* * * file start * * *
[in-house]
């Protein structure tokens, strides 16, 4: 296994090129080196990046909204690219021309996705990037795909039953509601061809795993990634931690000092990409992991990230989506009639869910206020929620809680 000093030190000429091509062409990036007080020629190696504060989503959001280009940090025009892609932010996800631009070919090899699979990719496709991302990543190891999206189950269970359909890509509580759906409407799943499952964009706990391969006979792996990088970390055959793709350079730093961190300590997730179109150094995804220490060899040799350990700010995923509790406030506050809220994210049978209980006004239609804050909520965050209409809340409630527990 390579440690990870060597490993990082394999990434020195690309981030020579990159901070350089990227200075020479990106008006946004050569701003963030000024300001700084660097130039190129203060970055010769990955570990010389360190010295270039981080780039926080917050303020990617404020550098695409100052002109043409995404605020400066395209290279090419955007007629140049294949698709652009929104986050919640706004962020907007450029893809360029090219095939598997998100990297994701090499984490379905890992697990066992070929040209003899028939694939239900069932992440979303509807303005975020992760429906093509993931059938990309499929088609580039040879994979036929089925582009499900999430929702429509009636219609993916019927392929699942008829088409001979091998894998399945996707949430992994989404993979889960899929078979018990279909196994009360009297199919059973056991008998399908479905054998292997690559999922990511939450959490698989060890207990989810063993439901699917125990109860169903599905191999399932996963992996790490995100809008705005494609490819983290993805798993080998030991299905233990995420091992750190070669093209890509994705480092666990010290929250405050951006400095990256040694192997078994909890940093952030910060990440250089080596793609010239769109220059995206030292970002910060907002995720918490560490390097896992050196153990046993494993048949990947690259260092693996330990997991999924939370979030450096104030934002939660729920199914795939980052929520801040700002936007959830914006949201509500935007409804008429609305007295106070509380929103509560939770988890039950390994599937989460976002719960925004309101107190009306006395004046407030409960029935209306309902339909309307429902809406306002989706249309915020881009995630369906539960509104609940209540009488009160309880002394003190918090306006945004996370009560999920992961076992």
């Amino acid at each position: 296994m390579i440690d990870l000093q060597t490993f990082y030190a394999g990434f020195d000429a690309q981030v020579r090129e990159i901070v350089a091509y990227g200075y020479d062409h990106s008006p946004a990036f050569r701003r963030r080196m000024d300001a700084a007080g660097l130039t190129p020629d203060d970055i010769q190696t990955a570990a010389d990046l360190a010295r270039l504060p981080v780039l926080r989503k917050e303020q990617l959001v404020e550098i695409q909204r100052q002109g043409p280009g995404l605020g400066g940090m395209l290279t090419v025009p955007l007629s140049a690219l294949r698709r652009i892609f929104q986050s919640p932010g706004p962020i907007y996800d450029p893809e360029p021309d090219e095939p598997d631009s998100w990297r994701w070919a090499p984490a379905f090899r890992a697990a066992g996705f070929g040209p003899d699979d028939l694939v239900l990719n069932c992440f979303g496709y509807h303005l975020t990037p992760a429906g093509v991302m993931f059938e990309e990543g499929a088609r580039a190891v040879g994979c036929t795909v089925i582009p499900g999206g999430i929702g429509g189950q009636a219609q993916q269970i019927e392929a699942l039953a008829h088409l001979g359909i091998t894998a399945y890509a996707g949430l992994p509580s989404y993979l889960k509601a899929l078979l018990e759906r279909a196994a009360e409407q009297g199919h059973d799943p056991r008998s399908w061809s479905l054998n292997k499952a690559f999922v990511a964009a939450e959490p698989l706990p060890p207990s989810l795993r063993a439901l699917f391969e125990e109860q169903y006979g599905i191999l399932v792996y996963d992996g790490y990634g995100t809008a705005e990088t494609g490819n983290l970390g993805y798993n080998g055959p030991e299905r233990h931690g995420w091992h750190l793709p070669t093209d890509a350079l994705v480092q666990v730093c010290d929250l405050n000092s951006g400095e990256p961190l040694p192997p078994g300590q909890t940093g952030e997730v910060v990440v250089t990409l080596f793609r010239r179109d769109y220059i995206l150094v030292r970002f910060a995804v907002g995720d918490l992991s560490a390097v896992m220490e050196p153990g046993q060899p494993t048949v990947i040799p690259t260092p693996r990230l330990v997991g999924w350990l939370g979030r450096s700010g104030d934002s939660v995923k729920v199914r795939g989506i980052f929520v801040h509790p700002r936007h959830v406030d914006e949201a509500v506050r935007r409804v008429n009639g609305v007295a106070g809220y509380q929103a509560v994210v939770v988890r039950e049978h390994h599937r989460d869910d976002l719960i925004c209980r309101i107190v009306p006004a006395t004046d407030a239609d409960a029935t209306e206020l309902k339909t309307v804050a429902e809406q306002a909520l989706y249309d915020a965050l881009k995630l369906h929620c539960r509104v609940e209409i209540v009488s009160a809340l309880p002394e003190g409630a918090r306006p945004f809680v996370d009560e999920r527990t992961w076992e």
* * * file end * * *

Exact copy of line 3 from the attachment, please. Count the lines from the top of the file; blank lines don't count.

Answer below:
């Amino acid at each position: 296994m390579i440690d990870l000093q060597t490993f990082y030190a394999g990434f020195d000429a690309q981030v020579r090129e990159i901070v350089a091509y990227g200075y020479d062409h990106s008006p946004a990036f050569r701003r963030r080196m000024d300001a700084a007080g660097l130039t190129p020629d203060d970055i010769q190696t990955a570990a010389d990046l360190a010295r270039l504060p981080v780039l926080r989503k917050e303020q990617l959001v404020e550098i695409q909204r100052q002109g043409p280009g995404l605020g400066g940090m395209l290279t090419v025009p955007l007629s140049a690219l294949r698709r652009i892609f929104q986050s919640p932010g706004p962020i907007y996800d450029p893809e360029p021309d090219e095939p598997d631009s998100w990297r994701w070919a090499p984490a379905f090899r890992a697990a066992g996705f070929g040209p003899d699979d028939l694939v239900l990719n069932c992440f979303g496709y509807h303005l975020t990037p992760a429906g093509v991302m993931f059938e990309e990543g499929a088609r580039a190891v040879g994979c036929t795909v089925i582009p499900g999206g999430i929702g429509g189950q009636a219609q993916q269970i019927e392929a699942l039953a008829h088409l001979g359909i091998t894998a399945y890509a996707g949430l992994p509580s989404y993979l889960k509601a899929l078979l018990e759906r279909a196994a009360e409407q009297g199919h059973d799943p056991r008998s399908w061809s479905l054998n292997k499952a690559f999922v990511a964009a939450e959490p698989l706990p060890p207990s989810l795993r063993a439901l699917f391969e125990e109860q169903y006979g599905i191999l399932v792996y996963d992996g790490y990634g995100t809008a705005e990088t494609g490819n983290l970390g993805y798993n080998g055959p030991e299905r233990h931690g995420w091992h750190l793709p070669t093209d890509a350079l994705v480092q666990v730093c010290d929250l405050n000092s951006g400095e990256p961190l040694p192997p078994g300590q909890t940093g952030e997730v910060v990440v250089t990409l080596f793609r010239r179109d769109y220059i995206l150094v030292r970002f910060a995804v907002g995720d918490l992991s560490a390097v896992m220490e050196p153990g046993q060899p494993t048949v990947i040799p690259t260092p693996r990230l330990v997991g999924w350990l939370g979030r450096s700010g104030d934002s939660v995923k729920v199914r795939g989506i980052f929520v801040h509790p700002r936007h959830v406030d914006e949201a509500v506050r935007r409804v008429n009639g609305v007295a106070g809220y509380q929103a509560v994210v939770v988890r039950e049978h390994h599937r989460d869910d976002l719960i925004c209980r309101i107190v009306p006004a006395t004046d407030a239609d409960a029935t209306e206020l309902k339909t309307v804050a429902e809406q306002a909520l989706y249309d915020a965050l881009k995630l369906h929620c539960r509104v609940e209409i209540v009488s009160a809340l309880p002394e003190g409630a918090r306006p945004f809680v996370d009560e999920r527990t992961w076992e």